The Danny Morris Band
The Danny Morris Band
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The Danny Morris Band
  Don Kelly - MTV College Stringer -1/20/98
"The Danny Morris Band Rips It Up
At Ray's Downtown Blues"

      I always thought that a blues bar would be a dark, gloomy place where miserable people sat in dark corners, chain-smoked cigarettes and drowned their problems in their beer. Boy, was I wrong.
       My stereotypes were erased on a recent Saturday when I saw the Danny Morris Band play at Ray's Downtown Blues on Clementis St. I looked up on the stage and saw a red, well-used Fender Stratocaster sitting in its stand just waiting to be abused. A guy in a red, flower-print, tropi- cal shirt got up on stage and put the gui- tar on. What was this? This can't be the guy who is playing! You're not allowed to wear "happy" shirts like that in a blues bar, are you?
       My question was answered when the Danny Morris Band began playing. I knew that this guy was good - no, that is an understatement. This guy was insane. He was sick. From the beginning, Danny Morris played his guitar like a machine gun, his hands flying up and down the neck at unheard of speeds. His fingers nimbly found every note.
       I looked around. I wondered, "Am I just easily amused or is this guy for real?" My question was answered as I saw the audi- ence staring at the stage with their jaws wide open in amazement The Danny Morris Band finished their first song and were rewarded with loud applause and cheers.
       The Danny Morris Band is a surf- rock/blues Band hailing from Washington, DC. They traveled all the way down to visit West Palm Beach and let us hear some great music. The Band consists of Danny Morris on guitar and vocals, Paul Barker on bass guitar and Joe Wells on the drums. They play many covers of old surf rock classics, but they also incorporate many of their own original surf and blues songs into their set.
       And do they ever play an electrifying set. They whipped out a surf version of "Secret Agent Man" and then they covered Dick Dale's "Miserlou," the song made famous by the movie Pulp Fiction Iocal artist Nimrod was so impressed he took a break from his charcoal sketches and did a little dance to the enjoyment of the audience. Their version of "Miserlou" was excellent. They didn't use any horns or special effects, just Danny on his tremolo- drenched guitar and bassist Paul doing the little grunts in the microphone. Danny fur- ther astonished the crowd by taking his guitar off and playing it behind his back. He didn't just play simple chords; he played stuff that, when played in the nor- mal position, makes his hands look invisi- ble because of the high speed. He moved up and down the neck of the guitar without even looking. That feat alone was enough to cover the price of admission.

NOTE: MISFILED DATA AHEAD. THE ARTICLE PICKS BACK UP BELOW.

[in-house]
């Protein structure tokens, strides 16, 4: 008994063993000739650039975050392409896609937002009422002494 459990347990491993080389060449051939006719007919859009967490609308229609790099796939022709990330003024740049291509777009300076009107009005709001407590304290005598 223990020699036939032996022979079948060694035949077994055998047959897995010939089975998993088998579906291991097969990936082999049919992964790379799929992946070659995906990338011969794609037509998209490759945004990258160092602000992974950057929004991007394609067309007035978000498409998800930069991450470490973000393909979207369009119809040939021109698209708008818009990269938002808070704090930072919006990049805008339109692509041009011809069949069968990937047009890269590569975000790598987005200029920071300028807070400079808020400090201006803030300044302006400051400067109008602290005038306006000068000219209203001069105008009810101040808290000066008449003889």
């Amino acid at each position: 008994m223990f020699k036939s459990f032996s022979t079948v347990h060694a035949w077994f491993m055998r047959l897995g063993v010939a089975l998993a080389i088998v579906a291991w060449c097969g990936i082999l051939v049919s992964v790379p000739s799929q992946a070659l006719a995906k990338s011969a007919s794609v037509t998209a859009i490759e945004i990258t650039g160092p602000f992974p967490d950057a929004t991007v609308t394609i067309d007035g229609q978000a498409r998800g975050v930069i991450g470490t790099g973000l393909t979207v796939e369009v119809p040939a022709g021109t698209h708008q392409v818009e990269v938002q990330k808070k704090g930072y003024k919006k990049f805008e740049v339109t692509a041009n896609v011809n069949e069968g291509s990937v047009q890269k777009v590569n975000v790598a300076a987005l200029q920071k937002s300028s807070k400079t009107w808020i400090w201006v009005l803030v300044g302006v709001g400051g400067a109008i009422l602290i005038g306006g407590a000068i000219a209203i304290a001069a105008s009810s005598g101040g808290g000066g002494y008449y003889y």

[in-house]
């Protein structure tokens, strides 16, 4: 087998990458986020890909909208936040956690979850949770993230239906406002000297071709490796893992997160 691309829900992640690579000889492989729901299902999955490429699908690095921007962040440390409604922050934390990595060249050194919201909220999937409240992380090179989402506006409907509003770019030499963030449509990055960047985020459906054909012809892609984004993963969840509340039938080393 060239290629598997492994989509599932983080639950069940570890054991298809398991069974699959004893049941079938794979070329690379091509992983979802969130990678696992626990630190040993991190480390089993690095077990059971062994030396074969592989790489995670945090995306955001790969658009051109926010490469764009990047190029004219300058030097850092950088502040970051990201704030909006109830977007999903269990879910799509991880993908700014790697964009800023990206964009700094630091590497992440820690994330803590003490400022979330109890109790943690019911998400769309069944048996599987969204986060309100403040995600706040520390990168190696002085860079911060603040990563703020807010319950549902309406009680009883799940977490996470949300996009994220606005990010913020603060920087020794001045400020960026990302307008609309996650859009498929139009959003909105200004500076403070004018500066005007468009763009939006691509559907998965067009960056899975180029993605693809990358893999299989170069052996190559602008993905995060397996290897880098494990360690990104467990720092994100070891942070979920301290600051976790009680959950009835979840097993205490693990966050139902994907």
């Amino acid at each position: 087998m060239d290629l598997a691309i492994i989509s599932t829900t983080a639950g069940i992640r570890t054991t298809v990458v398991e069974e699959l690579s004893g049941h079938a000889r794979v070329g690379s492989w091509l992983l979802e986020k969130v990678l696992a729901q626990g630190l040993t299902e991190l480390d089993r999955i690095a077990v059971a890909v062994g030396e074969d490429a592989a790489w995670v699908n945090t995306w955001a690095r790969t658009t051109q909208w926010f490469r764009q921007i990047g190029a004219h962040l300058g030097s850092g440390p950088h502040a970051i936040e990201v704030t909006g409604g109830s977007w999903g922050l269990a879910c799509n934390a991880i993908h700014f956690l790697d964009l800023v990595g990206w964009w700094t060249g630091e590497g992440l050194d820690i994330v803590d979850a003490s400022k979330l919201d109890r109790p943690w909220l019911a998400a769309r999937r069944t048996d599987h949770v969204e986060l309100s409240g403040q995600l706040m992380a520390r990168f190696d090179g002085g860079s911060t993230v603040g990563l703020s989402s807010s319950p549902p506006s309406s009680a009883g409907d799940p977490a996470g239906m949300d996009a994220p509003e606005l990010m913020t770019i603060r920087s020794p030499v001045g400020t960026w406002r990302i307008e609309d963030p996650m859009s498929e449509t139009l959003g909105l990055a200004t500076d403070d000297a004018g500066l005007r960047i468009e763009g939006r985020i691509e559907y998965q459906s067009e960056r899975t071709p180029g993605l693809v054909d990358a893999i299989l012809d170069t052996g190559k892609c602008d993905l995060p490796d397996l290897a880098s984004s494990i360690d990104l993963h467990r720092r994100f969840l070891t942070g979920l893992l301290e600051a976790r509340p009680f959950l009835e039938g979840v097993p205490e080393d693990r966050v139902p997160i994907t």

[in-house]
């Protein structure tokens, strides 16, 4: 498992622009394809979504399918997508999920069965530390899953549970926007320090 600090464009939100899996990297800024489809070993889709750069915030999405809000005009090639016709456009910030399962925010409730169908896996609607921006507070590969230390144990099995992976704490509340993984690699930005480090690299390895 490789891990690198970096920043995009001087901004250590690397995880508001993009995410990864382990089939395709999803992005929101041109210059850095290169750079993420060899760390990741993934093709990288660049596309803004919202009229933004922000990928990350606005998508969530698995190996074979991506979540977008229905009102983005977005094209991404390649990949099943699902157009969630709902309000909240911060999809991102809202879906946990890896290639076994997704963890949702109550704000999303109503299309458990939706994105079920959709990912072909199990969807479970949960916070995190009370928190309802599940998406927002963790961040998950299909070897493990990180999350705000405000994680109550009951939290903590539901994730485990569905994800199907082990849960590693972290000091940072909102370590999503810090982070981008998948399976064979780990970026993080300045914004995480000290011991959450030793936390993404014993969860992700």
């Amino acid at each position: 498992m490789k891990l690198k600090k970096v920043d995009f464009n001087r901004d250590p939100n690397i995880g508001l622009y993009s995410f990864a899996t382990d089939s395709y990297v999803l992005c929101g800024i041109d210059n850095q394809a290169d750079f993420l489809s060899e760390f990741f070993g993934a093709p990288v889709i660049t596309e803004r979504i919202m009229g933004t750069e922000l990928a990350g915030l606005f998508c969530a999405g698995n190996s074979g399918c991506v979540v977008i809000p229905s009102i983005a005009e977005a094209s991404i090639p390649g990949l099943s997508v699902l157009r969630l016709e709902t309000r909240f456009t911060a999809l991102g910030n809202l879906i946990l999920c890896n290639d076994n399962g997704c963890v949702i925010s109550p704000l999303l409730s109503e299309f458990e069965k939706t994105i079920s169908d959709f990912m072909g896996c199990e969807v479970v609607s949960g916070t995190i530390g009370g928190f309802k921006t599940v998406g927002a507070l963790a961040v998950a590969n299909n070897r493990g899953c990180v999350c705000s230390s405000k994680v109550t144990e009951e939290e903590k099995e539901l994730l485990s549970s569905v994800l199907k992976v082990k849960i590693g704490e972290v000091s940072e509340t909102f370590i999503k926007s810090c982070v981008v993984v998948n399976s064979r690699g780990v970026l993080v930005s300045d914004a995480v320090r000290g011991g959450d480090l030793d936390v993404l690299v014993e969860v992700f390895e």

The Danny Morris Band isn't just a cover Band. They also have quite a few original songs. They played several off their two albums, I Wont Worry and their newest recording Storm Surge, both on New Moon. Some of the most memorable performances were "Garbage Man," "Need You So Bad," and the title cut off the new album. The Danny Morris Band finished up playing a song from one of Danny's favorite movies. When they began the opening melody to the 'Theme from The Good, The Bad, And The Ugly," the crowd went wild.
       The Danny Morris Band is special, and the fans realize that. Bill Davison of West Palm Beach says, "I like surf music, and he's definitely done his homework there." "I like how he mixes the blues and the surf, "says Brian Barton of Lake Worth.
       I had to agree. Danny Morris' blues didn't make me sad. I wanted to grab a board and hit the waves, and I've never surfed in my life. I think the attitude was unanimous. No one had the blues any- more when they left Ray's Downtown Biues that night.


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